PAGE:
The most complex of these methods is to use a complete trellis decoder with path length=2. In this case, the trellis decoder computations are desirably finished to generate the estimate of the coded bits, then the coded bits are used to generate the output signal of the slicer. This output signal is then used in the feedback filter of the DFE. These steps imply that both the output signal of the feedback filter and the trellis decoder computation are completed within one symbol interval.

The simplest of the described methods for generating an estimate of the coded bits is to use a complete trellis decoder with path length=1. In this case, the computations performed by the feedback filter and the trellis decoder are done in parallel, i.e., the estimate of the coded bits is done before the next signal sample is available. Hence the slicer selection for the current input is implemented before the current input is available. This implementation is very simple.

Another method of generating an estimate of the coded bits is to use only a subset of states for the selection of the coded bits, but to keep track of the full trellis decoder after the estimation of the coded bits is complete. Using this method, the computations performed during a symbol interval include first computing an estimate of coded bits, then in parallel using the output signal of the slicer to compute the feedback portion of the DFE, thus completing the trellis decoder computation. This method can use ideas from the M-algorithms, described in the above-referenced book by Viterbi et al., and selects the best M states to make the estimation of the coded bits.

Finally, a simplified mechanism of generating an estimate of the coded bit for the VSB system is described, which method is specified relative to the ATSC trellis encoder.

For the purpose of describing the invention, the VSB trellis code as used in the ATSC system will be used as an example. It is contemplated, however, that the subject invention has general application to other systems which use trellis codes or other Viterbi-type encoding techniques.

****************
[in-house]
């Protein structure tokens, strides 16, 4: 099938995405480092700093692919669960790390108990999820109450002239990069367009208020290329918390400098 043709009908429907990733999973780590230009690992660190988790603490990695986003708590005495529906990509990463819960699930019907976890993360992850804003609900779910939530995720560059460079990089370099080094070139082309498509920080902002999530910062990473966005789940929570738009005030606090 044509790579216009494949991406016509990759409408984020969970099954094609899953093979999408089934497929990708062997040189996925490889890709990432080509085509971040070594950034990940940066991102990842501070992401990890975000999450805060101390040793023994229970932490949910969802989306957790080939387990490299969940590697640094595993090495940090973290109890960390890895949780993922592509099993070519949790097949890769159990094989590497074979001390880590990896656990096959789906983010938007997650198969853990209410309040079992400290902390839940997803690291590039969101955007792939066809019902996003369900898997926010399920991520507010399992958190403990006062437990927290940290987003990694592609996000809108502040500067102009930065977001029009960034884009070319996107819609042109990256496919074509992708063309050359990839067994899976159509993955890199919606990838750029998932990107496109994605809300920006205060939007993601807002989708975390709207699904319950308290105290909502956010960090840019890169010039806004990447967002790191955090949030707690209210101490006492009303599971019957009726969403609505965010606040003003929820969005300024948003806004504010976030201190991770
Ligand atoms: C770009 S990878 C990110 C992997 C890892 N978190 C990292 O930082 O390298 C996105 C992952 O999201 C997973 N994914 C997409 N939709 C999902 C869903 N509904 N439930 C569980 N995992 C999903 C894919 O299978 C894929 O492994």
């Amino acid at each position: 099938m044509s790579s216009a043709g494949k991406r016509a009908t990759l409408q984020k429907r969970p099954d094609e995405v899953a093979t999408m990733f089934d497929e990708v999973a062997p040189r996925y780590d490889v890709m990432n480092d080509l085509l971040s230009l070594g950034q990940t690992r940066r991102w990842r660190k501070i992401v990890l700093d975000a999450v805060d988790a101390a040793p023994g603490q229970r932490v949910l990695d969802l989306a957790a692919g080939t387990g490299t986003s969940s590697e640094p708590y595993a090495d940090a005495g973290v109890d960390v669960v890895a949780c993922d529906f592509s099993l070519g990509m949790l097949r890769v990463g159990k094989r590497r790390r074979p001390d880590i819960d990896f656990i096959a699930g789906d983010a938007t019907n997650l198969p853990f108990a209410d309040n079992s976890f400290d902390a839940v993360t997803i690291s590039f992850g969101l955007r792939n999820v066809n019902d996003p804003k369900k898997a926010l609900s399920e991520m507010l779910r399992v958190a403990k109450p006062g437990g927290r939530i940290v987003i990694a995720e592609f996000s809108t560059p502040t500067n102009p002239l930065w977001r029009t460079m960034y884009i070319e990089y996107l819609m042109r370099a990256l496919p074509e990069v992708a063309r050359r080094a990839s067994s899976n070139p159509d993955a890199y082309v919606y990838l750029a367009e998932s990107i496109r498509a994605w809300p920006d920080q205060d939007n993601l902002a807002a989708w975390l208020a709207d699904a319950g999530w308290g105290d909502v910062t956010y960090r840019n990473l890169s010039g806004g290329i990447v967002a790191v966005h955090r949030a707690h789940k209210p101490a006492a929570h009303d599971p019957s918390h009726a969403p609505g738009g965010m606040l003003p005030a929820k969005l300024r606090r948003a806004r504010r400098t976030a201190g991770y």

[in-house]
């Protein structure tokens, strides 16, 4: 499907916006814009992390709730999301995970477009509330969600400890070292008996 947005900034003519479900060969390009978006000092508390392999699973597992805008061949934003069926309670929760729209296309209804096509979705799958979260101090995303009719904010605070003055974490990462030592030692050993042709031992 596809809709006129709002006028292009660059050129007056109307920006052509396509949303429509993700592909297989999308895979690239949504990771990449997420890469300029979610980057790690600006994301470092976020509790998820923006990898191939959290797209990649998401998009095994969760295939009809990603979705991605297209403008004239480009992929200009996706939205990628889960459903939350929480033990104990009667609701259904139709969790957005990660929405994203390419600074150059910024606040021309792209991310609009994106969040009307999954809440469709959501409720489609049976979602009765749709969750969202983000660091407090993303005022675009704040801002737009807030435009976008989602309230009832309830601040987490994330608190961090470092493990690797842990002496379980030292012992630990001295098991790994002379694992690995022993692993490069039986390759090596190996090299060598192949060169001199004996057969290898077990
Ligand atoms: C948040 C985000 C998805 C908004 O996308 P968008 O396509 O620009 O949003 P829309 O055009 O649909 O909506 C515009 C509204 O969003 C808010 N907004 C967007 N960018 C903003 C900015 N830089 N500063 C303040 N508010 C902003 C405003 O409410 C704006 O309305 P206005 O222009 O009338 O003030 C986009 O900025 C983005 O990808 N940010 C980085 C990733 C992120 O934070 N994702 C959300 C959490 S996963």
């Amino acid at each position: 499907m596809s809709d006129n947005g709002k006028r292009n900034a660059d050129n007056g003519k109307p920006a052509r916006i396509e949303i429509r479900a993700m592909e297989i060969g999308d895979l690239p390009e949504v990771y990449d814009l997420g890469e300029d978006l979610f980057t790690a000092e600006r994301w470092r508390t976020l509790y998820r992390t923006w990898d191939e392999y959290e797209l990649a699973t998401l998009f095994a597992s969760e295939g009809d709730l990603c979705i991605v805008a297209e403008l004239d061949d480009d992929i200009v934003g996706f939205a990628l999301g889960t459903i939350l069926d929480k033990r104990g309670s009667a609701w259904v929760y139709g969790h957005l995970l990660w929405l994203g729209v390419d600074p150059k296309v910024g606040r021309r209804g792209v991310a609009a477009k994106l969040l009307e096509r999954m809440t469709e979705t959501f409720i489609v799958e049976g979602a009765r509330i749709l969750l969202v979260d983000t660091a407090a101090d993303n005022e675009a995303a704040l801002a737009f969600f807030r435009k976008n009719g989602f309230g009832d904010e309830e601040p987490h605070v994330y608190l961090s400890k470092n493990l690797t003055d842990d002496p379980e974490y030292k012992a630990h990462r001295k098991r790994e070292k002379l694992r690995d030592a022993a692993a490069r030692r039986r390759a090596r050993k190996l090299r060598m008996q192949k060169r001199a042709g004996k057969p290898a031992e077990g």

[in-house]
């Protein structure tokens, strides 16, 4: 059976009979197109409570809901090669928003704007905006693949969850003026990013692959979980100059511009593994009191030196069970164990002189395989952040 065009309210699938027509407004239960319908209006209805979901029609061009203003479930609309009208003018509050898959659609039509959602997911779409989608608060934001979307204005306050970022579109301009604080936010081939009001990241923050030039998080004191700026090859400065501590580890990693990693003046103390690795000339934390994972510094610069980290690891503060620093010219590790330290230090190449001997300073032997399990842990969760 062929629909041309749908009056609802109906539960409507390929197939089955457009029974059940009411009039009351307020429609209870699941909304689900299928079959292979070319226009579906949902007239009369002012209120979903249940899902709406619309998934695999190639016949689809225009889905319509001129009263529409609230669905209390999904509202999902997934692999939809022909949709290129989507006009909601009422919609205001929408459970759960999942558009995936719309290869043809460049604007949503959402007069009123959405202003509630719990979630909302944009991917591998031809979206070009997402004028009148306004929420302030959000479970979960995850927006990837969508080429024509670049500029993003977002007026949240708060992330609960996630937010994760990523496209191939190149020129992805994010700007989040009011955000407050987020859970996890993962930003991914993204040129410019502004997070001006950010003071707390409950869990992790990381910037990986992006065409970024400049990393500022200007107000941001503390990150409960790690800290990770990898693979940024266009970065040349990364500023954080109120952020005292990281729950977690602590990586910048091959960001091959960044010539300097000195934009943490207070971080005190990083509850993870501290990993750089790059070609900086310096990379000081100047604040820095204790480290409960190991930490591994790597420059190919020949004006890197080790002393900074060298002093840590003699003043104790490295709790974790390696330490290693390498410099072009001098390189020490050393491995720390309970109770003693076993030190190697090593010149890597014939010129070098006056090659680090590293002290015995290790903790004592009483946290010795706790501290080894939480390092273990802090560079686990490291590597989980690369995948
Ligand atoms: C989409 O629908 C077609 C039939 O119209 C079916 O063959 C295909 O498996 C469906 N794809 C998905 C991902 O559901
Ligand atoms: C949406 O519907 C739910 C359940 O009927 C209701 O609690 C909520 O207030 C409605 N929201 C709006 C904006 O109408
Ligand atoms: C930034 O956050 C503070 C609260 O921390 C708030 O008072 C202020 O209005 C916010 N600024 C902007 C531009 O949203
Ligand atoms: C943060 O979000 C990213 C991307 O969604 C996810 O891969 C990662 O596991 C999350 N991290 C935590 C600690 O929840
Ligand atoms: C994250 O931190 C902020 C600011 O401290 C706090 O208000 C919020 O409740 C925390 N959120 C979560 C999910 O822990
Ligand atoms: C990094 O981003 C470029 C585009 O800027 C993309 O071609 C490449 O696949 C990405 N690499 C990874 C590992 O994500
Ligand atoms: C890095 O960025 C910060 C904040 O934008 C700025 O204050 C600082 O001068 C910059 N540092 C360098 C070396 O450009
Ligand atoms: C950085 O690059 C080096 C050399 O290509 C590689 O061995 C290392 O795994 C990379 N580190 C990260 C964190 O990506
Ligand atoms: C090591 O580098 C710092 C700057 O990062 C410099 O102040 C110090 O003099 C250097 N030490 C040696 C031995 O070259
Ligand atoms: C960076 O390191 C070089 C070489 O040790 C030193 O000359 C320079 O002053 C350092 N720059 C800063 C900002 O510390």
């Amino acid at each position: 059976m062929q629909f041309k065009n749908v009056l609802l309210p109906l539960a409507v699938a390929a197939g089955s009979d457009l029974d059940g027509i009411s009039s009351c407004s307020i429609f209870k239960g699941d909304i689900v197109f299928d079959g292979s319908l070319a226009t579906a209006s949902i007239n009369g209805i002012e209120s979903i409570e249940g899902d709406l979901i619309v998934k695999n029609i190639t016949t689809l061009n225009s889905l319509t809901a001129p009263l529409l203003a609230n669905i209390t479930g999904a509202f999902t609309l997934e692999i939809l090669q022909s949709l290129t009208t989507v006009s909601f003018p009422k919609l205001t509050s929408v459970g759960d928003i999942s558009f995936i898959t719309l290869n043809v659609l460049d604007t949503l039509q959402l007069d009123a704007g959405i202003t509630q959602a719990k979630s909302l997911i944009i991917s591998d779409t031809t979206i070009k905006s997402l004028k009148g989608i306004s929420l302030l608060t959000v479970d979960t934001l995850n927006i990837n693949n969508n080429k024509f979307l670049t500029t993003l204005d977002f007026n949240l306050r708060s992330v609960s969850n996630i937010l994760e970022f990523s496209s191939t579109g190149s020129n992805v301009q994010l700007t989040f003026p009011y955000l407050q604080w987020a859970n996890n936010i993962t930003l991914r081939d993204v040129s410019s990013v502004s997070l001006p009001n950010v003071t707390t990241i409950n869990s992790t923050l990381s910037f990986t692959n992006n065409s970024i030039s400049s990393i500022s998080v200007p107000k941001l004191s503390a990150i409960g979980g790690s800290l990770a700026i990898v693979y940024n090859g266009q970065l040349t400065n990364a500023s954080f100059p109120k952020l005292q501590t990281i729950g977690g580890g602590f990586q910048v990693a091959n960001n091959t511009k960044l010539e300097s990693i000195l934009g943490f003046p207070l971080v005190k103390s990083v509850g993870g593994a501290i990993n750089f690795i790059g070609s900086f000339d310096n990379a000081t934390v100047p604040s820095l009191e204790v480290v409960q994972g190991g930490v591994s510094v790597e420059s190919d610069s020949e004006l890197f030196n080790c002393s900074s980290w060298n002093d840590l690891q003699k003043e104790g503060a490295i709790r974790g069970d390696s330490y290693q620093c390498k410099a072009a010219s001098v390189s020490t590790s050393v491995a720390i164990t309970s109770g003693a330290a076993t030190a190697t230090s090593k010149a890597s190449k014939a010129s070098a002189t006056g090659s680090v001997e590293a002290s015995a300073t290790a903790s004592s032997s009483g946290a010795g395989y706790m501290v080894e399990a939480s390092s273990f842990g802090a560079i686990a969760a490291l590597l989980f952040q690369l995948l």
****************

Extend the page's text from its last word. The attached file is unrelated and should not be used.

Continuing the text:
The ATSC trellis encoder shown in FIG. 6 defines states S1(n) and S0(n) as the current input samples to the delay elements. Note that, by operation of the delay elements 610 and 612, the trellis encoder shown in FIG. 6 is constrained by equations (1) and (2).

Z0(n)=S0(n−1)  (1)

 Z0(n)=S1(n)  (2)

The trellis code output (R(n)) is completely specified by the previous state (S1(n−1), S0(n−1)) and the current inputs Z1(n) and Z2(n). Specifically, the bit Z0(n) can be specified by the previous states (S1(n−1), S0(n−1)) and the current input Z1(n).

Such a relationship may be described using the constellation 700 shown in FIG. 7A and the corresponding trellis diagram shown in FIG. 7B. In FIG. 7B, The branches specify a transition from a specific state (S1(n−1), S0(n−1)) of the trellis encoder to another state (S1(n), S0(n)) given the input bit Z1(n). A broken line branch represents a transition when Z1(n)=0, and a solid line represents a transition when Z1(n)=1. Also listed on top of the transitions are outputs (Z1(n), Z0(n)), which are one of the four subsets ‘a’, ‘b’, ‘c’, or ‘d’ that are defined as follows.

‘a’:{−7,1} (corresponds to Z1(n)=0 and Z0(n)=0)

‘b’:{−3,5} (corresponds to Z1(n)=1 and Z0(n)=0)

‘c’:{−5,3} (corresponds to Z1(n)=0 and Z0(n)=1)

‘d’:{−1,7} (corresponds to Z1(n)=1 and Z0(n)=1)

Thus the trellis diagram of FIG. 7B completely specifies the next state as well as the next output given the new input to the state diagram. Note that the bit Z2(n) selects one of two signal points from subsets ‘a’, ‘b’, ‘c’, or ‘d’.

At the receiver, a smart slicer according to the present invention is used, which provides an estimate Z0(n). Exemplary smart slicers for VSB are shown in FIGS. 8 and 9. A first exemplary implementation estimates a single bit, Z0, of the three bit symbol. FIG. 8 shows an exemplary implementation of a slicer 112′ when bit Z0 is known, as shown, in this implementation, the 8 VSB constellation may be decomposed into the disjoint union of two 4 VSB constellations. In this exemplary embodiment, a trellis decoder 810 may be used to estimate the one bit Z0, and this value may then be used to control the multiplexer 812 to select the symbols from one of two disjoint 4 VSB quantizers 814 and 816. For example, the 8 VSB constellation can be decomposed as set forth in equation (3).

8VSB={−7,−3,1,5}∪{−5,−1,3,7}  (3)

where the first 4 VSB subset, (quantizer 814) corresponds to Z0=0 and the second VSB subset (quantizer 816) corresponds to Z0=1 respectively.